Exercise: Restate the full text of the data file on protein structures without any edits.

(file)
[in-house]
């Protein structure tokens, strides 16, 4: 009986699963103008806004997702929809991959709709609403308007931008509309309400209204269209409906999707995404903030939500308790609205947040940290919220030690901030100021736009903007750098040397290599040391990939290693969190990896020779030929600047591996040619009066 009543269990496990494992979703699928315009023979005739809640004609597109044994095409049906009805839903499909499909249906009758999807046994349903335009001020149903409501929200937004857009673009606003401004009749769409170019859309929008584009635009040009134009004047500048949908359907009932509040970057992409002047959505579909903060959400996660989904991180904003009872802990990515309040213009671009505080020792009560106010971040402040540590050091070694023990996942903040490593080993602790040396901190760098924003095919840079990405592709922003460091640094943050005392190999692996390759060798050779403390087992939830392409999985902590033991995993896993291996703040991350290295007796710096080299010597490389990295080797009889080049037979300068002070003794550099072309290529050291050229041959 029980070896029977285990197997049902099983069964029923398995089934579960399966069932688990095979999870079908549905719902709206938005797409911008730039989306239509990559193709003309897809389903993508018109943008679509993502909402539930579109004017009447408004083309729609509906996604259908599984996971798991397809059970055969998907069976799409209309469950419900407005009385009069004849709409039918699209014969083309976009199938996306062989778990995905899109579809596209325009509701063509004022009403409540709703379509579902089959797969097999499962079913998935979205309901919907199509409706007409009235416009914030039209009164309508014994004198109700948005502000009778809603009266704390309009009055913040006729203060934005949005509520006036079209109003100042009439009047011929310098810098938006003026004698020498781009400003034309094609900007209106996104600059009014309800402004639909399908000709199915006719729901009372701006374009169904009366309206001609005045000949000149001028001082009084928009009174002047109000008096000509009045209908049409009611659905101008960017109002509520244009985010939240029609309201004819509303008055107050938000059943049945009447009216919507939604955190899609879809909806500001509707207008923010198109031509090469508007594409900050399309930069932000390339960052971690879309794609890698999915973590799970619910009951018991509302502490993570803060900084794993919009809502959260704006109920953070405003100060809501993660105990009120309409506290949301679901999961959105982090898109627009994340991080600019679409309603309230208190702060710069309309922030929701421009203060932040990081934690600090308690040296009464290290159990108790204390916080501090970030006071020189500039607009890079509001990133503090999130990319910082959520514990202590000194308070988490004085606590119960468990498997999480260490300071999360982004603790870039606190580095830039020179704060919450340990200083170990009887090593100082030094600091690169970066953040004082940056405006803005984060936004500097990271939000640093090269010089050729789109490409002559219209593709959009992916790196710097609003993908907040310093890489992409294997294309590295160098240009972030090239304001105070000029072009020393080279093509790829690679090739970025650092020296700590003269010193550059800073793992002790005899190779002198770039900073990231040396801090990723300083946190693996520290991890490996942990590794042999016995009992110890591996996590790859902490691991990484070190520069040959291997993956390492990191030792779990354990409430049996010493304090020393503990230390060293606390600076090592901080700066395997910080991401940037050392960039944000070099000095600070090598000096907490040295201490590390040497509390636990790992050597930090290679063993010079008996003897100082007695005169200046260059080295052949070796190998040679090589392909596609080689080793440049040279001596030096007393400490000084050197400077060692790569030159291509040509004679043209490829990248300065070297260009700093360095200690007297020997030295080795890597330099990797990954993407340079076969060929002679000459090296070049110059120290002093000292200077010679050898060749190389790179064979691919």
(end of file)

[in-house]
């Protein structure tokens, strides 16, 4: 009986699963103008806004997702929809991959709709609403308007931008509309309400209204269209409906999707995404903030939500308790609205947040940290919220030690901030100021736009903007750098040397290599040391990939290693969190990896020779030929600047591996040619009066 009543269990496990494992979703699928315009023979005739809640004609597109044994095409049906009805839903499909499909249906009758999807046994349903335009001020149903409501929200937004857009673009606003401004009749769409170019859309929008584009635009040009134009004047500048949908359907009932509040970057992409002047959505579909903060959400996660989904991180904003009872802990990515309040213009671009505080020792009560106010971040402040540590050091070694023990996942903040490593080993602790040396901190760098924003095919840079990405592709922003460091640094943050005392190999692996390759060798050779403390087992939830392409999985902590033991995993896993291996703040991350290295007796710096080299010597490389990295080797009889080049037979300068002070003794550099072309290529050291050229041959 029980070896029977285990197997049902099983069964029923398995089934579960399966069932688990095979999870079908549905719902709206938005797409911008730039989306239509990559193709003309897809389903993508018109943008679509993502909402539930579109004017009447408004083309729609509906996604259908599984996971798991397809059970055969998907069976799409209309469950419900407005009385009069004849709409039918699209014969083309976009199938996306062989778990995905899109579809596209325009509701063509004022009403409540709703379509579902089959797969097999499962079913998935979205309901919907199509409706007409009235416009914030039209009164309508014994004198109700948005502000009778809603009266704390309009009055913040006729203060934005949005509520006036079209109003100042009439009047011929310098810098938006003026004698020498781009400003034309094609900007209106996104600059009014309800402004639909399908000709199915006719729901009372701006374009169904009366309206001609005045000949000149001028001082009084928009009174002047109000008096000509009045209908049409009611659905101008960017109002509520244009985010939240029609309201004819509303008055107050938000059943049945009447009216919507939604955190899609879809909806500001509707207008923010198109031509090469508007594409900050399309930069932000390339960052971690879309794609890698999915973590799970619910009951018991509302502490993570803060900084794993919009809502959260704006109920953070405003100060809501993660105990009120309409506290949301679901999961959105982090898109627009994340991080600019679409309603309230208190702060710069309309922030929701421009203060932040990081934690600090308690040296009464290290159990108790204390916080501090970030006071020189500039607009890079509001990133503090999130990319910082959520514990202590000194308070988490004085606590119960468990498997999480260490300071999360982004603790870039606190580095830039020179704060919450340990200083170990009887090593100082030094600091690169970066953040004082940056405006803005984060936004500097990271939000640093090269010089050729789109490409002559219209593709959009992916790196710097609003993908907040310093890489992409294997294309590295160098240009972030090239304001105070000029072009020393080279093509790829690679090739970025650092020296700590003269010193550059800073793992002790005899190779002198770039900073990231040396801090990723300083946190693996520290991890490996942990590794042999016995009992110890591996996590790859902490691991990484070190520069040959291997993956390492990191030792779990354990409430049996010493304090020393503990230390060293606390600076090592901080700066395997910080991401940037050392960039944000070099000095600070090598000096907490040295201490590390040497509390636990790992050597930090290679063993010079008996003897100082007695005169200046260059080295052949070796190998040679090589392909596609080689080793440049040279001596030096007393400490000084050197400077060692790569030159291509040509004679043209490829990248300065070297260009700093360095200690007297020997030295080795890597330099990797990954993407340079076969060929002679000459090296070049110059120290002093000292200077010679050898060749190389790179064979691919």